The NCAA investigation into the University of Miami has veered so strangely off course that nobody knows exactly what will happen next.
Will the NCAA soften its not-yet-delivered notice of allegations to the university and former UM coaches and assistants linked to the case?
Will the NCAA follow the unprecedented lead in the Penn State case and come down with a swift and sweeping settlement?
Will the NCAA’s investigation of itself — prompted by its realization that it obtained information improperly in the Miami case — uncover further improprieties?
Will the NCAA toss out everything?
“My sense is that after Penn State, anything is possible,” said Jerry Parkinson, a University of Wyoming College of Law professor who served as coordinator of appeals for the NCAA Committee on Infractions from 2000 to 2010. “But it’s highly unlikely the case would be removed from the ordinary enforcement process unless the conduct is so egregious that it somehow tainted the entire investigation.”
Last July, in the child sex-abuse scandal involving former Penn State defensive coordinator Jerry Sandusky, the NCAA bypassed its usual enforcement process and handed down a punishment that included a $60 million fine, five-year probation, four-year postseason ban, severe scholarship reduction and vacation of all wins from 1998 to 2011.
Penn State agreed to the punishment.
“They signed a consent decree,” said Parkinson, who handled 28 appeals and 22 oral arguments on behalf of the NCAA.
He acknowledged that any evidence garnered improperly in the UM case “is tainted,” but said “the broader issue is that presumably the NCAA enforcement has gathered tons of other evidence that is not in any way tied to the evidence that may have been improperly obtained.
“It’s unlikely the case would be removed from the ordinary enforcement process, because it’s unlikely that Miami would have a persuasive argument that could eliminate other allegations that are based on evidence that is not related to this.”
And unless there’s some type of exceptional settlement reached between all parties involved — there is no current settlement provision in the enforcement process — the case will go on.
The list of UM coaches alleged by former UM booster Nevin Shapiro — who was at the center of the scandal and is now serving a 20-year prison sentence after being convicted in a Ponzi scheme — or since reported to be involved in infractions includes former basketball head coach Frank Haith, now the coach at Missouri. It also includes Haith’s former assistants Jake Morton (now at Western Kentucky), Jorge Fernandez and Michael Schwartz (Fresno State); former football assistants Clint Hurtt (Louisville), Joe Pannunzio (Alabama), Jeff Stoutland (Alabama), Aubrey Hill (most recently at Florida) — and even, as alleged in a July 2012 Yahoo! Sports story, UM linebackers coach Micheal Barrow and current head coach Al Golden, who has adamantly defended his integrity and record.
CBSSports.com reported Monday that Haith, Hurt, Hill, Morton, Fernandez and Schwartz are facing unethical conduct charges, known in NCAA terms as a violation of Bylaw 10.1. The report also indicated that Haith is expected to be charged with “failure to promote an atmosphere of compliance as related to the NCAA’s investigation.”
Pannunzio indicated he and Stoutland do not expect to be charged with the 10.1 violation for being forthright to the NCAA from the beginning, a person close to Pannunzio told The Miami Herald.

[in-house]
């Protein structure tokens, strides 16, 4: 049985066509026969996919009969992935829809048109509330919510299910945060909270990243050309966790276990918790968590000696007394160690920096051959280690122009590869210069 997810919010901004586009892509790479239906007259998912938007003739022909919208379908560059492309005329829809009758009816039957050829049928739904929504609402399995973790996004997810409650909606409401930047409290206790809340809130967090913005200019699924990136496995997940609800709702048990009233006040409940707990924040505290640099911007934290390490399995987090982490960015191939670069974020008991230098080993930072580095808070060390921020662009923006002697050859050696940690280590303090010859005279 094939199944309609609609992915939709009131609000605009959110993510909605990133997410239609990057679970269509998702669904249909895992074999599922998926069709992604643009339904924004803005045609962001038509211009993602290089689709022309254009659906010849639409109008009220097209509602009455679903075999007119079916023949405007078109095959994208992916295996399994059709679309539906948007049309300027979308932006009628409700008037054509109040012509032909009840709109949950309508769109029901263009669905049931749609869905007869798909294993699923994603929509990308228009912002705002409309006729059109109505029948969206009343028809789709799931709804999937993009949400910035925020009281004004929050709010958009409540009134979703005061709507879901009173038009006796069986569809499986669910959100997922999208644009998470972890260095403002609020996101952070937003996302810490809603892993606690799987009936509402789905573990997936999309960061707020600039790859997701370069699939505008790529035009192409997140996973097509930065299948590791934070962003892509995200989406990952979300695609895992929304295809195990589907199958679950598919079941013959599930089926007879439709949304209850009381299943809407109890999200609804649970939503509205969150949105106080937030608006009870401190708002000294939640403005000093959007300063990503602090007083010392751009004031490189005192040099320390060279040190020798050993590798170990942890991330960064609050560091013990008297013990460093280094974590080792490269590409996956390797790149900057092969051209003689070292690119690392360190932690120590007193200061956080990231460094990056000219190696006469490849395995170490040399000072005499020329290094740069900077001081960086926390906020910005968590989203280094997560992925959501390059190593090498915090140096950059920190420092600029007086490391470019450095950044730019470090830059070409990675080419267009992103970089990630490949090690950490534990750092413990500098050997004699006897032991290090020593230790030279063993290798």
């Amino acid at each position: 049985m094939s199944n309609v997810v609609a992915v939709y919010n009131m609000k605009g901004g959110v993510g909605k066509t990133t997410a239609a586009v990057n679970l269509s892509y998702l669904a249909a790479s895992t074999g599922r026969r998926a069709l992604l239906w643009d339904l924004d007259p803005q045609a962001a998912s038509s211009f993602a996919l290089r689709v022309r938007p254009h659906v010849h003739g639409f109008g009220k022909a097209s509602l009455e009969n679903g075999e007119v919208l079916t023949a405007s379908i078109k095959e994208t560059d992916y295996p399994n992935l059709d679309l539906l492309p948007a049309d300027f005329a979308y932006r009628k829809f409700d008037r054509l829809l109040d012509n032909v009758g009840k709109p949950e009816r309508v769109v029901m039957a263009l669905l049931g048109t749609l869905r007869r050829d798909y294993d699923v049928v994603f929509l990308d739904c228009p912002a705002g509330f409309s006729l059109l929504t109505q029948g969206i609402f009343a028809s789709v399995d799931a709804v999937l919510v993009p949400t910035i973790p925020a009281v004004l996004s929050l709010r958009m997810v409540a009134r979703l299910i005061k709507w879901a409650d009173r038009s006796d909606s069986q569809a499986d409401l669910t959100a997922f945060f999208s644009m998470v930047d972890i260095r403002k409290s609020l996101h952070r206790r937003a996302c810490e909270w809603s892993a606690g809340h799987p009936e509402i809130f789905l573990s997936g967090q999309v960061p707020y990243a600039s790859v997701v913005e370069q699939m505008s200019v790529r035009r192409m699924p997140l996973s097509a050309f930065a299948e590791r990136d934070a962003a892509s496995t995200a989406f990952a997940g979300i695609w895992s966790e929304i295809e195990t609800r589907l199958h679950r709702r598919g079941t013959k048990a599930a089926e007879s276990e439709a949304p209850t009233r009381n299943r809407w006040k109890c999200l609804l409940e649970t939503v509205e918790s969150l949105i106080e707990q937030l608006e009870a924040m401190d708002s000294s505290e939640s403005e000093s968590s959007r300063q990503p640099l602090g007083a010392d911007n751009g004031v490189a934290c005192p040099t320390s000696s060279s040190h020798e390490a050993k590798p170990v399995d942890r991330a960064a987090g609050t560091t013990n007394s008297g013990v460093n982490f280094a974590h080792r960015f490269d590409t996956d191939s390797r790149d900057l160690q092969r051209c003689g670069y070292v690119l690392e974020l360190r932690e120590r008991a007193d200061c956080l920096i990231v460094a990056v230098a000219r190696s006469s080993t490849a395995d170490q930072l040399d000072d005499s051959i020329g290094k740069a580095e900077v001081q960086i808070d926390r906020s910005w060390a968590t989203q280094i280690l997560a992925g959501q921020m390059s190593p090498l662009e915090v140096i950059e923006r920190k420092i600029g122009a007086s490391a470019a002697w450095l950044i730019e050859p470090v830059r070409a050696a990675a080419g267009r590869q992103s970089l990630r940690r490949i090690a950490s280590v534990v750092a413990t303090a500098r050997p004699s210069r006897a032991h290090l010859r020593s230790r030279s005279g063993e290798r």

Bylaw 10.1, entitled “unethical conduct,” includes, but is not limited to, “knowingly furnishing or knowingly influencing others to furnish the NCAA or the individual’s institution false or misleading information concerning an individual’s involvement in or knowledge of matters relevant to a possible violation of an NCAA regulation.”
When asked Wednesday if those coaches or UM had already been told or shown in writing what charges they are facing, NCAA president Mark Emmert said, “Our staff has been in conversations with the university and with the individuals involved to discuss some of the matters related to this, and in some cases given an overview of the fact that there were issues with some of the evidence and we would be dealing with them.
“But the specific details out in certain stories are not based upon formal allegations that we’ve presented, and are more supposition and in some cases speculation.”
So now, all involved must wait until the NCAA does its internal investigation and sifts through what evidence is useable and what is not. If the case goes on, there are two conventional ways of resolving it. One way is through “summary disposition” and the other way is through a hearing.
In a summary disposition, every party involved in the UM case — from the university itself to all the former coaches and outside people who are delivered a notice of allegations — must come together and contribute to a single report that proposes penalties.
The Committee on Infractions would then review that information, which also includes all the investigative findings from the school, involved parties and the NCAA, and determine if the penalties are appropriate and the investigation was thorough enough.
The Committee on Infractions could accept the findings and agree with the penalties and the case would be concluded. It also could opt for additional penalties (the parties involved could then request an expedited hearing), or reject the summary disposition and move forward with a hearing.
Because the Miami case is so complicated and has so many people involved in the alleged NCAA violations, Parkinson said he doubts they could all agree on proposed penalties.
“In light of that,” he said, “the chances of a case that’s apparently this involved being suitable for summary disposition is negligible. It’s kind of a global resolution and it just seems highly unlikely.”